Though Erdogan may appear to have public approval for his stance on Syria, a score for Erdogan domestically may not necessarily translate into a winning strategy on an international level. Turkey has faced global outcry for their practices in Northern Syria, which is likely to get louder. Just recently, the US Senate voted to acknowledge the Armenian mass-killings as a genocide. If President Trump signs approval for this acknowledgement, it could burden Turkey with tremendous fines for past-war crimes.
Similarly, Trump has been vocal about his willingness to “destroy the Turkish economy” if they do not behave in a way that respects humanitarian law. In a letter to Erdogan from October 9th, Trump wrote, “I don’t want to be responsible for destroying the Turkish economy—and I will…Don’t let the world down…Don’t be a fool!” In a November meeting between the two presidents in the White House, Erdogan allegedly returned Trump his letter and told Turkish press that the White House “had no reaction” to his gesture.
With its military invasion in Northern Syria and Erdogan’s public attempts to refute Trump’s threats, Turkey appears to be strategically leveraging its power over the US for Erdogan to better pursue his domestic political agenda. Erdogan’s government has issued press statements reminding the US that Turkey has control over their nuclear weapons in Incirlik, a NATO airbase storing nuclear bombs. Turkey has been deeply criticized by its fellow NATO members for leveraging such restrictions to its military base. However, Turkey appears to increasingly display indifference towards other NATO members’ concerns. Just recently, Turkey announced a formal military coalition with Russia and Iran in Northern Syria. If this alliance holds strong, Turkey might be able to establish their desired buffer zone. Blocking Saudi Arabia’s efforts to install a pipeline passing through Syria into Europe, Russia would maintain dominance over their monopolized natural gas sales to Europe. Similarly, Iran would potentially profit from oil-sales to Turkey, for which they are currently sanctioned for doing.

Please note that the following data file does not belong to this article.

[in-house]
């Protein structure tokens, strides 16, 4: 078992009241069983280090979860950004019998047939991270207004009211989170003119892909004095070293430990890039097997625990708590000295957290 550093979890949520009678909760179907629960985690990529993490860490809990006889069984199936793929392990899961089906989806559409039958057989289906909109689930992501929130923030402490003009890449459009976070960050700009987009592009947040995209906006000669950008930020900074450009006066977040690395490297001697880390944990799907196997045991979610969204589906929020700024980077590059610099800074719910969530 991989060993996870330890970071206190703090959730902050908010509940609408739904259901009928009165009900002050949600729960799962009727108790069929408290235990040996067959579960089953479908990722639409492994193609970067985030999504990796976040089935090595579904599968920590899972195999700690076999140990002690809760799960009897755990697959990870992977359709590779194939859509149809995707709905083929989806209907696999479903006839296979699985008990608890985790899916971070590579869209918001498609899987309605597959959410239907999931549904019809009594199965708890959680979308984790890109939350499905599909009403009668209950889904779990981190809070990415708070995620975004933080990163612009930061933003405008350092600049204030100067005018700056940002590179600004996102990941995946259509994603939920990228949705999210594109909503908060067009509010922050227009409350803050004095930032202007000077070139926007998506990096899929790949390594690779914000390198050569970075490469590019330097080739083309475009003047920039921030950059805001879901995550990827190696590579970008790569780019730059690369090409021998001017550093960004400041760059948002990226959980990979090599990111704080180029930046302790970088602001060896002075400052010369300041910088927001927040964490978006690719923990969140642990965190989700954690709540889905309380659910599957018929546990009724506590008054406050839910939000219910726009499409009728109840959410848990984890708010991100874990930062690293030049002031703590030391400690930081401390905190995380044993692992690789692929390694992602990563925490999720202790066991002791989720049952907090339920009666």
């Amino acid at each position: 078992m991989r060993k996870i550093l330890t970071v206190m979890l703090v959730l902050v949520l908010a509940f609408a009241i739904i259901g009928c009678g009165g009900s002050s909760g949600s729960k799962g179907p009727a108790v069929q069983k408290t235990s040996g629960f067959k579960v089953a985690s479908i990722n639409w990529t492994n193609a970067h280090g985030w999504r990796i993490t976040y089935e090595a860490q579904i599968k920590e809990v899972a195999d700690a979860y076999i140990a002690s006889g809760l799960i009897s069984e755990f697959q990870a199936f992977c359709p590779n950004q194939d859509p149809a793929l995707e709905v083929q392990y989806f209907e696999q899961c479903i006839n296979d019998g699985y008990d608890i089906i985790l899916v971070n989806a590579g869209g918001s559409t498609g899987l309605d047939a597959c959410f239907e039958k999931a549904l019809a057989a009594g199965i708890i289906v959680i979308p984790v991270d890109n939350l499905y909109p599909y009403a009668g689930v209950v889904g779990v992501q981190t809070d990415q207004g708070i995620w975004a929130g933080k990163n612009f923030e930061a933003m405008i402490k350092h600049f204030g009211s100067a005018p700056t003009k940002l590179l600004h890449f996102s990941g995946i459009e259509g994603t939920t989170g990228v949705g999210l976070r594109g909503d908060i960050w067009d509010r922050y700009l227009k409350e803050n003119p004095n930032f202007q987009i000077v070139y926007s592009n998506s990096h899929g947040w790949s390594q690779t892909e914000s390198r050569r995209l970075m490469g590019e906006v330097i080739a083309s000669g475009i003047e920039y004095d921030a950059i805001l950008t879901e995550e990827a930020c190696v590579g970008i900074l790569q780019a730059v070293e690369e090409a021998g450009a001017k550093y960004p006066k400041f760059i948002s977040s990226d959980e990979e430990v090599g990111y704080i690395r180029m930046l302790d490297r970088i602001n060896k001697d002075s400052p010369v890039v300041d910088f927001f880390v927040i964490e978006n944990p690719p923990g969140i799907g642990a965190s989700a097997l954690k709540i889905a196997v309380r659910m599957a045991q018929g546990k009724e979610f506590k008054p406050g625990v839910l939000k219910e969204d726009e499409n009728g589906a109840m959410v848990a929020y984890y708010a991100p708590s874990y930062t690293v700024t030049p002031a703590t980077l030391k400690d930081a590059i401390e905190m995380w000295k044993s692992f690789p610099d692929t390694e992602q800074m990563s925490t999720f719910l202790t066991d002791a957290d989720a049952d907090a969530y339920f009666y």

Turkey’s coalition with Russia and Iran represents a power-shift extending beyond Syrian borders. As Turkey repeatedly dismisses US threats of sanctions and continues purchasing Russian arms, it publicly demonstrates a growing military distancing of the US from NATO at large. While the salience of this issue has heightened recently, the growing military distance has been a matter of concern dating back well-before Trump’s withdrawal of troops. As of March 2016, Turkey has been, and continues to be, receiving legal scrutiny regarding its negligence towards US sanctions on Iran.
Currently, the Justice Department is taking Turkey’s national bank—HalkBank— to trial for purchasing Iranian oil in collusion with US detainee Reza Zarrab. If the case reaches a guilty verdict, Turkey will likely face extreme economic sanctions that would effectively destroy the Turkish economy, as Trump has so threatened. Though publicly portraying a defiant persona, Erdogan will continue caving to Trump’s demands for an economic crash would demolish any support for Erdogan’s presidency.
In effect, Turkey and the US—or namely Erdogan and Trump—appear to be engaged in a tug of war revolving around military bureaucracy. On the one hand, both presidents seem to be pulling the strings necessary to fulfill their own domestic agendas; on the other hand, the leverage both nations have over each other—mainly Turkey’s control over the Incirlik base and the US’ ability to devastate the Turkish economy—seems to be pushing them to compromise. The need to compromise is why, despite Turkey’s increasing military independence from the U.S., the rope tying the two countries together still holds strong. However, the potential for one president to outmaneuver the other and potentially move even closer to fulfilling their domestic agenda is worth considering. The question is who will be the one to pull a tad harder?